Monday, March 7, 2016

So why does evolution does not explain everything, and especially culture

Here is summarized the conclusions drawn by Felipe Fernàndez-Armesto in his book "A Foot in the River":

Basic to entente biology and history is the acknowledgement of three facts: that culture is not uniquely human; that the existence of culture depends on evolution in the sense that we can only do anything with the physical and cerebral equipment evolution has given us; but that culture also changes independently of evolution, which should not be expected to have infinitely elastic powers of explanation.
(Chapter 8, "Towards the planet of apes") Felipe Fernàndez-Armesto goes on:
The mutations that make for a multiplicity of culture are different from those that kick off organic changes: they are capricious, but not random; they are devised by minds, not spontaneous; typically, they do not replicate according to the incidence of any advantage, nor does their success or failure respond necessarily to environmental constraints or opportunities.
(Chapter 8, "Towards the planet of apes")

See this old blog post that is relevant to this topic.

Uncertainty in science and the bridge to humanities

Felipe describes in his book "A Foot in the River" how, because so-called hard sciences opened the door to the possibility that there is a limit to our knowledge, it also built a bridge toward humanities, the so-called soft sciences:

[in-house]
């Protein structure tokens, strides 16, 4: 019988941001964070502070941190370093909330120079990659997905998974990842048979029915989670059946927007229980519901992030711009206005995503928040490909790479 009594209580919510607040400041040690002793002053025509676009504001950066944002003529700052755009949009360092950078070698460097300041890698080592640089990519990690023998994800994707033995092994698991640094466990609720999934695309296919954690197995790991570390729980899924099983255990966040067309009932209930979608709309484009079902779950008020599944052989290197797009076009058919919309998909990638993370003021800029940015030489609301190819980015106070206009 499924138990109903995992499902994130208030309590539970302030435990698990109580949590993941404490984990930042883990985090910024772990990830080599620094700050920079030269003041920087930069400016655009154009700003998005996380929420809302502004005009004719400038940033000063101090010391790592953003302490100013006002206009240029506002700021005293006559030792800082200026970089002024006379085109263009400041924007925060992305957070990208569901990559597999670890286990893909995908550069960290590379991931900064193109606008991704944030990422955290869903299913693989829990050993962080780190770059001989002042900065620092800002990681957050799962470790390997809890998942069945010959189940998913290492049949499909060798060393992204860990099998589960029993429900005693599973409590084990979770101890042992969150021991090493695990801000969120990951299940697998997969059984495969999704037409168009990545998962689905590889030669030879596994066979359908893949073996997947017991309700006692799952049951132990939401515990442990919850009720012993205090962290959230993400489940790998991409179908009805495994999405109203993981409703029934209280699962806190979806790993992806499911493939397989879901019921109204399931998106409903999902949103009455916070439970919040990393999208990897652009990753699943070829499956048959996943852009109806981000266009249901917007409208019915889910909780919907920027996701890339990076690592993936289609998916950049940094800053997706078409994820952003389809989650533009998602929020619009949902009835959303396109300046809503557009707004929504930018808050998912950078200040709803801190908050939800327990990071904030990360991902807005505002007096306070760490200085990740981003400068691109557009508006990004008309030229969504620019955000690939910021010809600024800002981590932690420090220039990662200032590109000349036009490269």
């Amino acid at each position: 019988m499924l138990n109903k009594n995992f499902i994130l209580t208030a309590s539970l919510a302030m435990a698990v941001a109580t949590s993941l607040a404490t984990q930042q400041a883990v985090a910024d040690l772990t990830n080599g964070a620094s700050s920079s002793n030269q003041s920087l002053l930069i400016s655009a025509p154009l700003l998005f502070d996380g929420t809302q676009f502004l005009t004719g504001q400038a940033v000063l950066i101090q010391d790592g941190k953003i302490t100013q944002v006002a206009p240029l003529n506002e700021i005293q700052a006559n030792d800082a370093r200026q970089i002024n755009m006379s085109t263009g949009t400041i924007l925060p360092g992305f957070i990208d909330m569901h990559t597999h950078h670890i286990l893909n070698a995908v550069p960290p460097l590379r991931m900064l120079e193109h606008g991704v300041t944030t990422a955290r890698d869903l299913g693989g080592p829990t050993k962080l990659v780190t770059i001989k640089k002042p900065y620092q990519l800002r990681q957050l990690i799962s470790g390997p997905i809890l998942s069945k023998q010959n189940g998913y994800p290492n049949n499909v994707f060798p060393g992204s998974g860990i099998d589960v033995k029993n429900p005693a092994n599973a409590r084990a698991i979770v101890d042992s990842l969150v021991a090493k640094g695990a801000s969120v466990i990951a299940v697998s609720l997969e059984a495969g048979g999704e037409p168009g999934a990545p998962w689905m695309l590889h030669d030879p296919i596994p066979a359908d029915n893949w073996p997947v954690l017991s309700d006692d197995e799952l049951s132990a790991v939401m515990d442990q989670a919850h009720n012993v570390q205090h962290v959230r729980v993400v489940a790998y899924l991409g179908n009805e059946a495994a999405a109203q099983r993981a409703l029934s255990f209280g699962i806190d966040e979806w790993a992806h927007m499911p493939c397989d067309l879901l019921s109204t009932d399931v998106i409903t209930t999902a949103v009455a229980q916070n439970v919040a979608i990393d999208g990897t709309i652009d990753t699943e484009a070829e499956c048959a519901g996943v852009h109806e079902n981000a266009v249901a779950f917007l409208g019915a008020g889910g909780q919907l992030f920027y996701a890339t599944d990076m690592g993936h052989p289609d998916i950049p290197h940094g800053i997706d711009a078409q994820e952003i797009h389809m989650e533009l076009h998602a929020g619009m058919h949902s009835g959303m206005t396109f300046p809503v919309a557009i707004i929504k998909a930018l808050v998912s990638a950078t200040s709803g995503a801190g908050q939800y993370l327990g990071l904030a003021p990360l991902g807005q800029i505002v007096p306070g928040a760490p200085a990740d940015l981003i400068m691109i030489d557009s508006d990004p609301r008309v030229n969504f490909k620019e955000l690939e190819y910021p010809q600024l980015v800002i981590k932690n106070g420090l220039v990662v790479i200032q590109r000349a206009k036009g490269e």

At least two positive effects have ensued. First, it no longer seems realistic to demand a predictable cosmos, ruled by definitive, unbending laws and bound by links of cause and effect. The causes may still be there, but are often untraceable. The effects may still there but are often untrackable. Second, science has come to seem more approachable and more intelligible from the perspectives of other disciplines: less hard-edged, more yielding; less cocksure, more flexible; less definitive, more open-ended; less confident of solutions, more entranced by problems. After a long period in which humanities and social studies have tried to be more scientific, science has begun to look more like art. Science has let its hair down and become more arty.
(Chapter 8, "Toward the planet of the apes")

See this old blog post that is relevant to this topic.

Achieving a human understanding

A quote from Marie Curie referenced by Felipe Fernàndez-Armesto in his book "A Foot in the River":

"There is nothing to be feared. It is only to be understood.
Another by Isaiah Berlin who explains why we should accept and adopt pluralism:
There is a plurality of values, which men can and do seek...And the difference it makes is that if a man pursues one of these values, I, who do not, am able to understand why he pursues it or what it would be like, in his circumstances, for me to be induced to pursue it. Hence the possibility of human understanding."
Felipe Fernàndez-Armesto goes on:
This position differs from cultural relativism. It does not say, for instance, that all cultures can be accommodated. One might exclude Nazism, say, or cannibalism. It leaves open the possibility of peaceful argument about which culture, if any, is best. It claims, in Berlin's words, 'that the multitude values are objective, part of the essence of humanity rather than arbitrary creations of men's subjective fancies'."
(All quotes are from Chapter 8, "Towards the planet of apes")

See also this old blog post that is relevant to this topic.